Theatre department’s chair rarely lands in one

Above: Bud Coleman, as Robin Starveling, prepares himself backstage before the final dress rehearsal of “A Midsummer Night’s Dream.” Photo by Zach Andrews.

By Clay Evans

Oberon and Titania are going at it in the middle of a hot May afternoon, trading thinly veiled — and not so — insults during a rehearsal of the Colorado Shakespeare Festival’s production of “A Midsummer Night’s Dream.”

While other actors not involved with the scene lie in the sun outside the University Theatre building or fiddle with their iPhones, Bud Coleman is rapidly ticky-tacking away on his laptop outside the Charlotte Irey Theatre.

Bud Coleman, chair of the Theatre & Dance Department and just-named interim director of IPFA.

“Fortunately I do like to multitask,” says Coleman, who is chair of the Department of Theatre and Dance and who also is playing Robin Starveling in the play this summer. “It doesn’t upset me to change projects on a dime, so if we have a break in rehearsal, I’ll get online and take care of emails.”

Actually, he does a lot more than that. In the midst of this hectic schedule, he’s also going over galley proofs of “Back Stage Pass: A Survey of American Musical Theater” (Kendall Hunt), a textbook he co-authored with Pamyla A. Stiehl. He’s also traveling to London in July for a conference.

That makes him one busy man this summer. During rehearsals, Coleman says he was rising at 6:30 a.m. and going to bed after midnight.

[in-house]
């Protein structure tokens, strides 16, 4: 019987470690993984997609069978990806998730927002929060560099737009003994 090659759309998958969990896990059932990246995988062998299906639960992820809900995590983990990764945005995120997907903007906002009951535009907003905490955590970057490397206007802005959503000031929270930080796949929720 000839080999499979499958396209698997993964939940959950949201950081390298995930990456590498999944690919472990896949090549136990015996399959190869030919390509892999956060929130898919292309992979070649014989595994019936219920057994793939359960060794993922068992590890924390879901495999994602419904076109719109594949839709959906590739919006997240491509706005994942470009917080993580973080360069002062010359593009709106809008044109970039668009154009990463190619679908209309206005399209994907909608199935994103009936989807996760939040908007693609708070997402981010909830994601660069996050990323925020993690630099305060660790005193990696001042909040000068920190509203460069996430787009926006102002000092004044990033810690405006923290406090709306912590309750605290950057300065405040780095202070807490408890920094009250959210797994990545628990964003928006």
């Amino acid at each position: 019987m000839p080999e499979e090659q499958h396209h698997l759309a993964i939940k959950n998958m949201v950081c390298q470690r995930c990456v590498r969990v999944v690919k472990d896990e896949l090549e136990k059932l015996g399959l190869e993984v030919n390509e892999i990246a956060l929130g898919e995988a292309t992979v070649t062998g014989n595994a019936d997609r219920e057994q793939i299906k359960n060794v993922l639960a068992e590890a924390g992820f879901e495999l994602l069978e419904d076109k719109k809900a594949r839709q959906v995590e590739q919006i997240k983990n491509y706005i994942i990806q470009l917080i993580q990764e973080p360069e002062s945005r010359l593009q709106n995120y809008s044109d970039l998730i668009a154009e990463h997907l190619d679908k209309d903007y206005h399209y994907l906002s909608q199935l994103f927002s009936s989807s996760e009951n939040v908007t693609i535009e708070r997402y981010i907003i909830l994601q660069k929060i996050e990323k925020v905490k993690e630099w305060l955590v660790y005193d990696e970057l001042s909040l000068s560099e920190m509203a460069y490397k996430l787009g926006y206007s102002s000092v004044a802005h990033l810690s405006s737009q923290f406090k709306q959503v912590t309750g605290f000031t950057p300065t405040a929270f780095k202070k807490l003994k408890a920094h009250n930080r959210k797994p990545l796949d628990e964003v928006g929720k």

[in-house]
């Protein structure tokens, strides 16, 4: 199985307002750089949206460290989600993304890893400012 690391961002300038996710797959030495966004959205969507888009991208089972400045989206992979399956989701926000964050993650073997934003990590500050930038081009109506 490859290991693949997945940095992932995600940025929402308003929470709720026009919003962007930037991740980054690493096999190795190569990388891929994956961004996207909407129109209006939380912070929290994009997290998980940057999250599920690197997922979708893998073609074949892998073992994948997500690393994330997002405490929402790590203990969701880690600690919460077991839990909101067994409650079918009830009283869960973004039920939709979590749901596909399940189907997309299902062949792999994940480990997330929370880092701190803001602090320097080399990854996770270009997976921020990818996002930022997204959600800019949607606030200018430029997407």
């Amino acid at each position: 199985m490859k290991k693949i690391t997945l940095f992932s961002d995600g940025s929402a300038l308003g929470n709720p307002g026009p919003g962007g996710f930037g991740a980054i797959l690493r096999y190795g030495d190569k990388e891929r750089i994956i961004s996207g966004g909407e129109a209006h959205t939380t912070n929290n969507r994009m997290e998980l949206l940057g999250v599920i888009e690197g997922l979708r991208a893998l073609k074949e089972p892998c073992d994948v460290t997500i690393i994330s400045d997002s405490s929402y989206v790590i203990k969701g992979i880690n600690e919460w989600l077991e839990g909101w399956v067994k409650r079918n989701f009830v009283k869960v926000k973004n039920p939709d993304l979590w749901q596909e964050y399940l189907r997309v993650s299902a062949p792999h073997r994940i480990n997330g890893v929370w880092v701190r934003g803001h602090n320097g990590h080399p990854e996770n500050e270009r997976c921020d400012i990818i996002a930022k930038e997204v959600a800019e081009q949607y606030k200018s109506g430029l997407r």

“If I really thought about it, I would collapse,” he says. “But working alongside people like Nigel Gore” — the English actor playing Bottom in “Midsummer” and the title role in “Macbeth” — “and all these unbelievably talented people gets me through the day. That really feeds me.”

Coleman is chair of the executive committee that oversees CSF and has been at CU-Boulder since 1993, but this is the first time he’s performing for the festival.

“Bud is such a talented performer with a long resume of professional credits. We just didn’t have the right fit within our company for the fairly small, but important, comedic role of Robin Starveling in ‘Midsummer.’ So I called in a favor and asked Bud if he would step, in and he didn’t hesitate. And he’s absolutely fantastic to watch on stage,” says Tim Orr, interim producing artistic director for CSF.

Coleman, a former professional dancer and actor, has numerous directing and choreographic credits at CU. But he began acting in department productions only in 2011, when he took a role in “You Can’t Take It With You.” This spring, he played Queen Elizabeth I in “As You Like It.”

“As an undergraduate I played Lysander (in ‘Midsummer’) but I wasn’t any good,” he says. Playing one of the comical “rude mechanicals” suits him perfectly. “I’m a funny guy, a character actor, so this part is definitely a fit for me. … I’m loving this. Shakespeare really is similar to musical theater in that there are larger-than-life characters and a lot of imagery in the language that you really have to make sense of.”

Being a part of the long, proud CSF tradition, he says, is deeply gratifying.

“With my direct involvement recently as chair of the (CSF) executive committee, it’s incredibly exciting to be a part of this legacy in a different way,” he says. “To be part of this continuum is really an honor.”

For more information on the Colorado Shakespeare Festival, see

June 2013


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